When I reported the brake failure to Porsche, they blamed it on me and my driving style and refused to honor their warranty. I was stunned by their denial. I could not believe that they were not living up to what I felt were their responsibilities and were blaming me instead. First, I felt that Porsche had lied to me. How could brakes that are “more resistant to heat” burn out after only 12,000 miles? Second, I could not and cannot accept their blaming me because I'm a relatively skilled driver who has taken the time to learn how to get the most out of my sports car. I have about 25 track days under my belt in the last four years. Half of these were driving schools including on-track private coaching. So my technique, I believe, is solid. Plus, I am not an aggressive driver and don't push the car beyond 90% on track and 70-80% on public roads. Also, the front brakes normally take much more of the load from braking than the rears. Yet it was the rear rotors that burned out. Furthermore, the only caution in any of the car’s documentation was an instruction to have the brakes inspected before any performance driving event. This I did religiously.
     
    Therefore, I think one needs to look beyond driving style because, if I could burn out a set of PCCB rotors, so could anyone. The reason, in my opinion, is that the driver is not the only one at the controls of a Porsche. In fact, the car is constantly intervening in the background and overriding the driver's inputs. For example, one of the installed options on the Turbo S is Porsche Torque Vectoring Plus (PTV Plus). PTV helps the car turn by applying the brakes to the inside rear wheel in a corner. These braking actions are completely imperceptible to the driver (per Porsche's literature and also my experience). PTV is especially active, I believe, on the low-speed twisty roads in my area. The net result is that while you are out enjoying the dynamics of your car, the car's computers seem to be busy destroying your expensive ceramic brakes. And the car does this completely without your knowledge because there are no brake temperature sensors or other real-time warnings on any Porsche to alert you to the dangers to your brakes. Incidentally, stopping the car to take brake temperature readings did not give any indication of an overheating problem.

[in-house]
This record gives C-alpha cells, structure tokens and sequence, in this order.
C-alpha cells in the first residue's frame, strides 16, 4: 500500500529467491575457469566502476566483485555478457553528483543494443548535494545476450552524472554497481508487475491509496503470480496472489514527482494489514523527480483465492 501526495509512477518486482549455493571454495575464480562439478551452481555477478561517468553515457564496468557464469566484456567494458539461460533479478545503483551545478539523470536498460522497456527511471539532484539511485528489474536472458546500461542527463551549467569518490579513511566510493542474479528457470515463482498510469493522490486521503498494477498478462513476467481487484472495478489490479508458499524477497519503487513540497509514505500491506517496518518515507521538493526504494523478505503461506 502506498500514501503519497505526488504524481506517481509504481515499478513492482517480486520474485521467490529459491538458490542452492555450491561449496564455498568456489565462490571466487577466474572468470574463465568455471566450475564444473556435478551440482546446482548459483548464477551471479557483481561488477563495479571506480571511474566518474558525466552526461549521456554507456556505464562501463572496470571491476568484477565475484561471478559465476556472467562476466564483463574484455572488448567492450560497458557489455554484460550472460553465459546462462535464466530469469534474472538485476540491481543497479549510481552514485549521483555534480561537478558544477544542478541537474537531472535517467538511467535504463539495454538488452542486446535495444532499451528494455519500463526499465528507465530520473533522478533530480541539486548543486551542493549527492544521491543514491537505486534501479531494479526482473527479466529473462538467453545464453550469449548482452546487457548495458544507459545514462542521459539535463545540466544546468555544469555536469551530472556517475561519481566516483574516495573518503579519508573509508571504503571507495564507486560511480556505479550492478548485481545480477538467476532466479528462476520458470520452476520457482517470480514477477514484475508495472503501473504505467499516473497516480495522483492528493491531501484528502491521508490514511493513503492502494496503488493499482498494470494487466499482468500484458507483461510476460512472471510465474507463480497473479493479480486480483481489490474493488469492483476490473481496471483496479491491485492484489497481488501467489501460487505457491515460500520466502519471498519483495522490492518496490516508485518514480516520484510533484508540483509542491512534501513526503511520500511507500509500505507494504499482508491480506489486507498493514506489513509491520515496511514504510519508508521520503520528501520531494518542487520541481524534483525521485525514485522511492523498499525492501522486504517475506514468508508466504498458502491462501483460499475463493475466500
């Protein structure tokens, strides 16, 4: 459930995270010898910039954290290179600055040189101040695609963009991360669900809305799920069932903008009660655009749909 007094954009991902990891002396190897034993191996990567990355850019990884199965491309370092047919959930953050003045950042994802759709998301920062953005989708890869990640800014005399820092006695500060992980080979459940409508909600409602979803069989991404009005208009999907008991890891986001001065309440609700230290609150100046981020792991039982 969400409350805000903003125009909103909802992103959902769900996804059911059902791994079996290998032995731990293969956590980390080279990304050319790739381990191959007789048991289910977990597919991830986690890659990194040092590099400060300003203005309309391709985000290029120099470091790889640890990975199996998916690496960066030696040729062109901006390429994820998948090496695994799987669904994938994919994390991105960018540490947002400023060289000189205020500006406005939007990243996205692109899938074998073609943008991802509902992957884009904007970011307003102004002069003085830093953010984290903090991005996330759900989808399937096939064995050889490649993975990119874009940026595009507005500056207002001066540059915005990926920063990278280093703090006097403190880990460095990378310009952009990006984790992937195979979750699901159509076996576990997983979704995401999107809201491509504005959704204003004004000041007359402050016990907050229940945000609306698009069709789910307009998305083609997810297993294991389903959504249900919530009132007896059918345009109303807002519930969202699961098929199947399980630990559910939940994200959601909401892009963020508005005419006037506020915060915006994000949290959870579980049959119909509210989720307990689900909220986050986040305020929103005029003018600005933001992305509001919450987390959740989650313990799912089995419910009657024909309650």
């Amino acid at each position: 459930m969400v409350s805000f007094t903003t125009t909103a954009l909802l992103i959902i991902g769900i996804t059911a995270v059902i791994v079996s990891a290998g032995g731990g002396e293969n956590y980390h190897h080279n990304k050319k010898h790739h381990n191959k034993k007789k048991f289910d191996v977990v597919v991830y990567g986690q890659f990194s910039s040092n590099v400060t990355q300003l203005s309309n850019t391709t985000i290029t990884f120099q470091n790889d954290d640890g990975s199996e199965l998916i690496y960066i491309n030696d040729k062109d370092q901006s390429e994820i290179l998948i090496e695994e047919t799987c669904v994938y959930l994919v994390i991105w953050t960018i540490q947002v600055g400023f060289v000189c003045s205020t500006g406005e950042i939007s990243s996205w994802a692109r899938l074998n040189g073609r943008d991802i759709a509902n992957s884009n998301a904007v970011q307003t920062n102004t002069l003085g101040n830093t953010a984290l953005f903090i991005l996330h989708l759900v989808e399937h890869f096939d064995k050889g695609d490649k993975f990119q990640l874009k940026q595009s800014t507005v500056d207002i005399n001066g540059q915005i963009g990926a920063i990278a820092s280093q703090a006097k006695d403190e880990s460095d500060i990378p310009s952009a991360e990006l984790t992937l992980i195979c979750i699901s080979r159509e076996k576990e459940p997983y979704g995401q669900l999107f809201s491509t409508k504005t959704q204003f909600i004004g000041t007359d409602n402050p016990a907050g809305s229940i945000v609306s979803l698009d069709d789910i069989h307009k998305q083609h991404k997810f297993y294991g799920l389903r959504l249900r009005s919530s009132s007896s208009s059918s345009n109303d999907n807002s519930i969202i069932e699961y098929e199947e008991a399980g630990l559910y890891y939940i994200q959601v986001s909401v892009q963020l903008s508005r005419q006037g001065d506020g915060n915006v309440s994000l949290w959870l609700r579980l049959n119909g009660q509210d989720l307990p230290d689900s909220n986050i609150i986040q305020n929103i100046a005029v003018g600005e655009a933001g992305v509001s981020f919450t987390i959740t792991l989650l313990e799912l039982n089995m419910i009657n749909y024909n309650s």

BTW Ferrari has brake temperature sensors, but Porsche has not installed them. Why not? They have dozens of other sensors on the car including brake wear sensors, so this is not a matter of technical infeasibility.
     
    I also know that my experience is not an isolated incident because I met another Porsche owner who also had to replace the burnt out PCCB rotors on his relatively new Turbo S. Two examples are not conclusive proof, but clearly the claims about the heat resistance of PCCB brakes in the sales literature had to have been absolutely false. I base this opinion not just on the two examples of brake failure mentioned here but on the fact that all references to the heat resistance of ceramic brakes has been removed from the current marketing literature. The only benefit Porsche now mentions regarding the PCCB is reduced unsprung weight. Why did they change their literature other than the fact that the original claims weren’t true? Furthermore, they now include a mild warning about premature brake wear. I would go beyond their warning to opine that if you use your car for any high-performance driving, your ceramic rotors will certainly burn out early. This includes not just track days and autocross but dynamic driving on twisty public roads.
     
    In my opinion, anyone considering ordering PCCB for a new Porsche should ask themselves if the reduced weight is worth the upfront charge plus a $10,000 repair bill every couple of years, especially since the standard steel brakes stop the car just as well. Based on my painful experience, the decision is easy. I would never order PCCB as an option again!